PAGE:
RU undergraduate research highlights Summer Research Celebration
The field, lab and library research activities of 20 Radford University undergraduates this summer took center stage in the Hurlburt Student Center Auditorium on Sept. 17.
In poster and oral sessions at the second Summer Research Celebration, the 2014 class of Undergraduate Research Scholars discussed their research work in art, biology, business, chemistry, education, geology, geospatial science, mathematics and psychology.
"This is a chance for the students to talk to and learn from colleagues in other fields and they gave a true showcase of the breadth of research possibilities available to RU undergraduates on and off campus," said Office of Undergraduate Research and Scholarship (OURS) Director Joseph Wirgau. "It is a wonderful look at how these students are becoming scholars and scientists."
Two keynote presentations, four poster presentations, and 13 oral presentations made for a full and diverse program.
"They are becoming more competitive in the market for jobs, as well as graduate and Ph.D. opportunities," said Assistant Professor of Psychology Dayna Hayes. She was looking on as Analise Roccaforte, a senior psychology major, fielded questions about a project to study the combined effects of nicotine and alcohol on spatial memory in rats. Roccaforte will be part of a seven-person team, under Hayes' direction, that will soon present the research to the Society for Neurosciences annual conference in Washington, D.C.
"I have never been so focused," said Raymond Bosivert, a senior finance major, "It has been a great chance to challenge what I have learned in the classroom and to learn how to do it."
To understand the value added of a professional fund manager, Boisvert, in conjunction with Associate Professor of Finance and Accounting Abhay Kaushik, is researching comparative yields of mutual funds with high and low expense fees.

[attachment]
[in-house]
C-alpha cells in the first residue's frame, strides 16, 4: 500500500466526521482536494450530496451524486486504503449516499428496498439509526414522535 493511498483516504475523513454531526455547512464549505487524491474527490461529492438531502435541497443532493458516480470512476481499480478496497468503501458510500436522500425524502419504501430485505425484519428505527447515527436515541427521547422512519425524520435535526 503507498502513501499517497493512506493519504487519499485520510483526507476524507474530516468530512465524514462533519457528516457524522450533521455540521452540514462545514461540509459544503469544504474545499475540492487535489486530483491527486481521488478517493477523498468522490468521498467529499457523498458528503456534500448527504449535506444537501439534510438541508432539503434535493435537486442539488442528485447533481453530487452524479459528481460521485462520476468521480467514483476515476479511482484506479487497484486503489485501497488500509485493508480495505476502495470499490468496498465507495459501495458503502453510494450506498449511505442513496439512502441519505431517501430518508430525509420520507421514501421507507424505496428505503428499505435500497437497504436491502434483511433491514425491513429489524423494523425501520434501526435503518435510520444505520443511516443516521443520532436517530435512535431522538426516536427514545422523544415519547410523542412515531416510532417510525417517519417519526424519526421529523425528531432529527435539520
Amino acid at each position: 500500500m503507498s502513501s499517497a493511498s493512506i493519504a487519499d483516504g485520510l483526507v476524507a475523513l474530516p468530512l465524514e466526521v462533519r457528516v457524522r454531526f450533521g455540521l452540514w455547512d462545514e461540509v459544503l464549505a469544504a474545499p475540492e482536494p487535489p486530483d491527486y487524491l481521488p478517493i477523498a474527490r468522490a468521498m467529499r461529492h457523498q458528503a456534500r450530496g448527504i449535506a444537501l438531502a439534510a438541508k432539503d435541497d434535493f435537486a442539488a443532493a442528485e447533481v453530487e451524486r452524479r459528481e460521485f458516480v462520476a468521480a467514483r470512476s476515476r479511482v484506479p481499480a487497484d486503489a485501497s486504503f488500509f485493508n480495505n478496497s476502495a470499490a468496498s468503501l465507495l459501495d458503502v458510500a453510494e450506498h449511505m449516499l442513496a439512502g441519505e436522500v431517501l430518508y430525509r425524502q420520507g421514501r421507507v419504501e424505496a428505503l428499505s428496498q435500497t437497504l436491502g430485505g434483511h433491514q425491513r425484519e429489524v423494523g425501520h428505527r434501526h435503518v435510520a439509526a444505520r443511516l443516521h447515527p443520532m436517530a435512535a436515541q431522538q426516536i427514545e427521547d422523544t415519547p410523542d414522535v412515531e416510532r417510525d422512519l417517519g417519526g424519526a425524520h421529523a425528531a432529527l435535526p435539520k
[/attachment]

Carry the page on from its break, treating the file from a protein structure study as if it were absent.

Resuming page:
While Boisvert's research entailed combing the literature, setting up data sets and running computer models, Josh Oliver, a senior geospatial science major, worked on a project to help water resource managers anticipate the ebbs and flows of regional stream flow. He hopes to develop a historical model of annual rainfall based on an analysis of core samples of trees taken in nearby forests.
"We only have rainfall data from flow gauges back to 1940, but using tree rings, we can go back as far as 1748," he said. To assemble the data from which he hopes to recreate a picture of water's scarcity, Oliver looked at more than 10,000 tree rings and measured them to within .0001 of an inch in the Tree Ring Lab in Cook Hall.
Melissa Brett, a senior geology and physics major, spent two months this summer as part of a team measuring ice depth and movement of glaciers in Alaska's Juneau Icefields. She summed up the value of her extensive research experiences by saying, "Undergraduate research has been a really important part of my career. I have made progress as a person, as a student and as a scientist."
OURS will soon be accepting applications for the Summer Undergraduate Research Fellowships for the Summer 2015. To learn more, contact the office at OURS@radford.edu.
"Original research and scholarship are important for developing a deep and practical understanding of any discipline," Wirgau said. "Now is the time for an undergraduate to explore the opportunities available here at RU that can transform student to scholar."
For more on these and other RU student research experiences, visit the Radford University OURS Facebook page. More stories and activities of RU undergraduate researchers and scholars can be found at the Scholarly Research. Outreach. Engagement. (RU SCORE) Facebook page.